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Saturday, October 29, 2016

KM: Products - Personal and Household

Continuing with the KonMari tidying, my next two areas were 'personal products' and 'household products'.

The former took no time at all...maybe 15 minutes.  We basically have just what we actually use, plus a few refills for those things you really don't want to run out of.  Outside of some products that didn't work out as we'd hoped, it was all good.

I KonMari discarded just one WalMart shopping bag of items.

On the other hand, the household products took an afternoon.

Unfortunately I forgot to take my "before" photo.  Just imagine the below shelf crammed - and I mean CRAMMED - full of stuff.


Himself and I set up a couple of 8' folding tables and emptied everything from everywhere onto them.  Then the sorting started.  

Products that had been pushed behind were brought out and put where we would use them up. 


 Products that for whatever reason we didn't care for were given away.

And some products hit the trash can.

What was left was put away and we ended up with that tidy shelf in the first picture.

Looking good!



Wednesday, October 19, 2016

KonMari: DVDs and CDs

The next category we did after books was to jump over to the 'komono' (other stuff) items.  First in that list is CDs and DVDs.


I wasn't sure how this was going to work out.  All of our DVDs and CDs are in albums like the one above.  We keep the cases in a couple of tubs in the attic in case we want to sell/trade/give away any.  


We started with movies, each of us sorting our own album.  We came up with 11 that we have grown tired of.  Movies are easy because you know if you like them or not.


CDs on the other hand are a lot harder.  On the average a CD has about 12 songs.  So how many songs should you like before it goes in the discard pile? 

Around here... one.

Which means there are hardly any CDs being discarded.

Oh well, at least they are all tidy in their albums!


Monday, October 17, 2016

Being Lazy, Enjoying Autumn


I've decided to take a bit of a blogging break (as by chance I seem to do every October).  My writing mojo is practically non-existent, I'm much more focused on the beautiful autumn days and doing my household KonMari tidying.

I'll be popping in every so often tho...probably on a rainy lazy day.

Enjoy the autumn!



Sunday, October 9, 2016

Read All About It! Book KonMari Discards 132!

It's KonMari time again!



Books...oh boy.

There were books in every room of the house including my studio.  I wanted the book category to be done in one sweep so this time I did upstairs (the lesser amount) then downstairs.  It's isn't the precise KonMari method but books are HEAVY and I wasn't about to tote them up and down the stairs!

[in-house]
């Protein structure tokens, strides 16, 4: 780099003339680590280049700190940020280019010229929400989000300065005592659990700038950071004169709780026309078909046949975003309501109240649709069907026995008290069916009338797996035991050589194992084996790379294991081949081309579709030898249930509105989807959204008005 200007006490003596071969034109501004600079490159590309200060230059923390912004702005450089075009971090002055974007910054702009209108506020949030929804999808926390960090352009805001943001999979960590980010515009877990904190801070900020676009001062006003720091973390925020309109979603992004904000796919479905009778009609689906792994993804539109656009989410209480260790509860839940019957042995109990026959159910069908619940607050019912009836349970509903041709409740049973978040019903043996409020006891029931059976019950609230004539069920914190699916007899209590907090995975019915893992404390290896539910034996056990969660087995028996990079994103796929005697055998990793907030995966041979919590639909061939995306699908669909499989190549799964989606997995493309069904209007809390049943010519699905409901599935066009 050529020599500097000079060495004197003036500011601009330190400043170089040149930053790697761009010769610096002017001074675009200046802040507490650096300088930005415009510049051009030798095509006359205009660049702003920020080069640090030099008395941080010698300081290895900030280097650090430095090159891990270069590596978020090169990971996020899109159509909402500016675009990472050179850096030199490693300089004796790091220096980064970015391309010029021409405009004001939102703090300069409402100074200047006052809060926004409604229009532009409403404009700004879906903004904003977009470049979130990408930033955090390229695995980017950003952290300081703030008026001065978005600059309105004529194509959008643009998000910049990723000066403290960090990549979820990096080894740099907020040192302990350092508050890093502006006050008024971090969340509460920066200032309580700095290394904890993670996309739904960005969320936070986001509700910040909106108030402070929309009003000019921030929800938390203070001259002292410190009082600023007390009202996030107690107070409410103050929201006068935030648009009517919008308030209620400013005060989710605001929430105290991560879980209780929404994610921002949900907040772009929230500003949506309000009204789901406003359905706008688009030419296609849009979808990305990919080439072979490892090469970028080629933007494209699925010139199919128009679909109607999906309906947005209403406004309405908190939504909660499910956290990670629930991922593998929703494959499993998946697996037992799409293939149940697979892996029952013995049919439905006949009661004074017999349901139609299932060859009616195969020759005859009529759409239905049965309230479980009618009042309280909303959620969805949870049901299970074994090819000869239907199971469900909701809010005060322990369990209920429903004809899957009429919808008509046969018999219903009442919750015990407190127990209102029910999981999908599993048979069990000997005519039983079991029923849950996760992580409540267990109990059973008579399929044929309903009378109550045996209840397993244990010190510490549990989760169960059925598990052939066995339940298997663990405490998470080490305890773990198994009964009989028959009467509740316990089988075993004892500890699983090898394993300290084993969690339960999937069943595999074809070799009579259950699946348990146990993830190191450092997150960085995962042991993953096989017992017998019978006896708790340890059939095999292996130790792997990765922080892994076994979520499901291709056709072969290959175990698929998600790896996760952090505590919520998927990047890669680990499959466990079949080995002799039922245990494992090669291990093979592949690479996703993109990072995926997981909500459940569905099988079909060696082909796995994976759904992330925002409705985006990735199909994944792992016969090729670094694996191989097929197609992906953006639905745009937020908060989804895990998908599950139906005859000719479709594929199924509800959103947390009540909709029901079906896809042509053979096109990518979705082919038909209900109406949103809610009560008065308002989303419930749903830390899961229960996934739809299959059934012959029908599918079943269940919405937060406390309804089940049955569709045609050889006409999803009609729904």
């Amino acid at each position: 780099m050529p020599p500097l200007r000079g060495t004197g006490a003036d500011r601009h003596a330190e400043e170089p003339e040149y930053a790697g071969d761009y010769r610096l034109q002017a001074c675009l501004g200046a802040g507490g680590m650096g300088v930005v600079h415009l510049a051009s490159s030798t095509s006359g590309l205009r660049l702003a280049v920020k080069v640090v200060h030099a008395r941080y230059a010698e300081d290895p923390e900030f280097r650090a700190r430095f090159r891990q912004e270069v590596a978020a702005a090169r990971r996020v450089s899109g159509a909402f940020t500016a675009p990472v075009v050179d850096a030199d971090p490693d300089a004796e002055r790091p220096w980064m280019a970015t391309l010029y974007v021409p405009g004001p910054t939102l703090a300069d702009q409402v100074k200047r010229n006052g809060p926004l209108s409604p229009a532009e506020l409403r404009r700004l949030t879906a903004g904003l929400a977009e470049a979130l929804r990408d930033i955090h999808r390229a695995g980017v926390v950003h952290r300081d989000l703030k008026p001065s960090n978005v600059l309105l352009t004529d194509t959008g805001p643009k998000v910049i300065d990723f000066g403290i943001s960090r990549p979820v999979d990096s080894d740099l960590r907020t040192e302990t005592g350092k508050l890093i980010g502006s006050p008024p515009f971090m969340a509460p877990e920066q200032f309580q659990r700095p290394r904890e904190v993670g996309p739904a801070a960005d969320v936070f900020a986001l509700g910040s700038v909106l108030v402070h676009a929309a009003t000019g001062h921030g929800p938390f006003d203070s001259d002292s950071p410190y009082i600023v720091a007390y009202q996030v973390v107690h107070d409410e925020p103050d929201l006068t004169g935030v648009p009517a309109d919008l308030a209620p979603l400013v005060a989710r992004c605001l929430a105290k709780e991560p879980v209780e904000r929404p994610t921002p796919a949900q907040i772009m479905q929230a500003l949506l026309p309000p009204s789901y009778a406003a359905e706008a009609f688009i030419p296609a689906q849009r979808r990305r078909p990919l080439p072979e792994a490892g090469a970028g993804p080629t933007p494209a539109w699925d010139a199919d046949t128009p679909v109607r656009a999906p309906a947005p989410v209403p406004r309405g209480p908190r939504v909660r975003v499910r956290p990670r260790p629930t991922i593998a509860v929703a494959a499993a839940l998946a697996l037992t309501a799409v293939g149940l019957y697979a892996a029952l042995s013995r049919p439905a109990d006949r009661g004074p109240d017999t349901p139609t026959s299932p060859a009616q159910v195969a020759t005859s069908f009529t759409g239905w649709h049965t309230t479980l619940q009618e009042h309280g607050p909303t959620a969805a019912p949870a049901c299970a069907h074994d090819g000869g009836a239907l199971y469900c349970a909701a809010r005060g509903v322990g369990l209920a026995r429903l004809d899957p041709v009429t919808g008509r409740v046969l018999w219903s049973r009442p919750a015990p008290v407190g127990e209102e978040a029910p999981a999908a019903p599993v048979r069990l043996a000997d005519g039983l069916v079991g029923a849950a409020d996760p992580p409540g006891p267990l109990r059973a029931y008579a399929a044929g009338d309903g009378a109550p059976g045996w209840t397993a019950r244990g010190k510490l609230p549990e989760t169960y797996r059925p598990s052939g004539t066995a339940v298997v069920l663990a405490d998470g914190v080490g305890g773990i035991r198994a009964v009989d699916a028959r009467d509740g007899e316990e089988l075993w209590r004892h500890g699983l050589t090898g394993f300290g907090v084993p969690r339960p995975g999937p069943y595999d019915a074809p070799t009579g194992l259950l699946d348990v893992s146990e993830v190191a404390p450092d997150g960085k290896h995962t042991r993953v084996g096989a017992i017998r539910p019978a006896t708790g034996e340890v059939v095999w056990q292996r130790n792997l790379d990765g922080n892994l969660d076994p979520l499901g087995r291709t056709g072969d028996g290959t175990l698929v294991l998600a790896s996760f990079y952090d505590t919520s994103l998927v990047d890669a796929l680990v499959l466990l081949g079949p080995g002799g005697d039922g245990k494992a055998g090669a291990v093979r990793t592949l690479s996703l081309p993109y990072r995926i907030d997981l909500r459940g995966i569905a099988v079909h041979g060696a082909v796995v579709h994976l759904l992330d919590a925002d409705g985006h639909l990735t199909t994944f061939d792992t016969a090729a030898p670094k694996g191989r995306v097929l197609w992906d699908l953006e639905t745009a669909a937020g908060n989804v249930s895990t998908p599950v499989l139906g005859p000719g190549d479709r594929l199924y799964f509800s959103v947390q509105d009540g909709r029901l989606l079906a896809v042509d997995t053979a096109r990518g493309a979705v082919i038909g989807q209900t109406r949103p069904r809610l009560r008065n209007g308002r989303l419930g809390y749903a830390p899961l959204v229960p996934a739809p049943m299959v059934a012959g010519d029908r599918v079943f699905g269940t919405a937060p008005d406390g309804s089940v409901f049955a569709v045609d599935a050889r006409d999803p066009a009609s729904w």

Each one was picked up and looked carefully at.  Did it 'spark joy'?


A few of the books that didn't make the cut.  There were 132 of them discarded.  Some went to Goodwill plus one bag of magazines that went to recycling.  I did list some up on PaperBackSwap and got 14 fast hits.  Works for me!

Himself will be going through his books and magazines in the near future.  He has a few other projects in the front of the queue.



Friday, October 7, 2016

Autumn Drive

This first week of October has been super busy, but in the very best way.  We are getting a lot done here at The Sticks.  My KonMari decluttering continues (more on that very soon) and is still going amazingly well.  I have all sorts of fun classes lined up.  With the weather cooling yard projects are resuming.  And we are getting ready to do a makeover of our living room.

Needless to say, I haven't been on the computer much.  

The other day we went for a drive just to get out for a bit and found out it's fall y'all!


Have no idea what they are.


It looks like Larkspur but I thought it is a bit late for it.


It's a bit dry and the rivers are moving slowly.


The earlier wet weather has made the Johnson Grass grow huge and beautiful.  Did you see the little spider?


The smoke barns are going full blast.


Don't know what this is either.  It's not Dogwood.


Now this one I know!  Goldenrod.


And I know this one all too well...

...cockle burrs!!!



Monday, October 3, 2016

Saturday, October 1, 2016

Look At The Sky: Oct




The Planets for October:
--------------------------------
A VERY poor October for viewing the major planets, with virtually all "wow" planets being in either daylight sky or in strong twilight at dusk or dawn; only the distant planets Uranus, Neptune and Pluto are visible all month in dark skies.

Mercury - Mercury is very close to the sun all month, starting October in very bright twilight of evening, then moving rapidly eastward  to enter the early morning twilight by month's end but in such bright sky that it will not be observable  - in LIBRA

Venus - our brightest planet will be finally moving into evening skies, visible only a very short while during strong twilight right after sunset; look for the planet low on the SE horizon at mid-month, but moving rapidly eastward throughout the month and eventually overtaking much dimmer SATURN on Oct. 28-29, at that time much higher in darker skies, but still very low in the SE sky. - moves rapidly from VIRGO into the head of SCORPIUS